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After missing mark on Warne's turf, Muralitharan expected to set world record at home

After missing mark on Warne's turf, Muralitharan expected to set world record at home

Muttiah Muralitharan will push for a world record on his own home turf next month after failing to set the new bowling mark on Shane Warne's.
The Sri Lankan spin bowler came into this two-test series against Australia needing nine wickets to overhaul retired legspinner Warne's career record of 708.
Warne expects Muralitharan to eventually get 1,000 test wickets, but said he wants to hang onto the record for as long as possible. He might get another few weeks.
Muralitharan picked up four wickets at an average of 100 apiece in two losses to Australia, giving him 704 wickets ahead of next month's three-test series at home against England.
Kumar Sangakkara, who scored 192 Thursday to prolong Sri Lanka's survival in the second test, said the ideal scenario would have been for Muralitharan to set the record in the Warne-Muralitharan Trophy series.
"We've always maintained that, if in the course of the test series, Murali got to 708 that would be fantastic, that would probably be a perfect tour for us," Sangakkara said.
"But our focus was on trying to win the test match here and if we were going to focus entirely on the fact that this is Murali's record I think that would have taken something away from the team's focus.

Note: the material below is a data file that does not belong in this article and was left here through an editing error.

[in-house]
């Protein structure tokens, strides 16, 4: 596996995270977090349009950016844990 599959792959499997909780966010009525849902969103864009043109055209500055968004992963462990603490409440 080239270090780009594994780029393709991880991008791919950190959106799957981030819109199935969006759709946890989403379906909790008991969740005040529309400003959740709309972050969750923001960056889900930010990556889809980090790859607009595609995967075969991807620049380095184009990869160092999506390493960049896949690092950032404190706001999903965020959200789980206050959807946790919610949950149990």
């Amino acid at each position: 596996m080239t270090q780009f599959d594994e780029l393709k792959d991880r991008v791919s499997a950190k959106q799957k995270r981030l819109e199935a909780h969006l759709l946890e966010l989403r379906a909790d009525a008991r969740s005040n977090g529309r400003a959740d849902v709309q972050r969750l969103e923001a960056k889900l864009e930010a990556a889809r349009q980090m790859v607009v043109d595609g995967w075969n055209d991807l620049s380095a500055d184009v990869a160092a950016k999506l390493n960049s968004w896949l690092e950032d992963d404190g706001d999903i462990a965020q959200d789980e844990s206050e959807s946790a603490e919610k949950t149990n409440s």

"Murali understands it, the guys understand it. We've always had an enormous amount of love and respect for Murali just because he's a champion and his efforts help the team."
Since Warne retired in January, it has been a question of when, rather than if, Muralitharan would set a new mark.
Having to wait for the record, "is not the end of the world for Murali," Sangakkara said. "He has got many more years of test cricket to go. He's got three tests against England coming up so the record for him is a given."
Ricky Ponting said one of the biggest aims for his Australian lineup in the series was to ensure Muralitharan didn't break their old teammate's record Down Under.
And the Australian top order dominated the series, with the Sri Lankans only able to take 11 wickets in two matches.
Muralitharan, without much support from the other bowlers, struggled on the flat pitches in Brisbane and Hobart that have never suited his bowling.
While he averages 21.77 for his 704 wickets across 115 test matches, he has only taken 12 wickets at 75 in five tests in Australia.
His averages at home and against England are much better.
Warne, now playing county cricket in England, was impressed that Australia was so resilient against Muralitharan.
"It was nice the Australian boys have allowed me to hold on to the record for an extra week, but it's only a matter of time before Murali gets it," Warne told Australia's News Ltd. newspapers. "Hopefully the England boys make him work hard in Sri Lanka as well."
Australia "played him extremely well in this series, but he will go on and get a 1,000."
Far from perturbed about his lack of success in Australia, the 35-year-old Muralitharan said he would just keep on doing what he does best.
"In Brisbane I thought I bowled well but the batsmen play well. Sometimes it happens," Muralitharan said. "You can't do much else but put it in the right places. Some days it works. That's the way a career goes."


Updated : 2021-10-18 19:16 GMT+08:00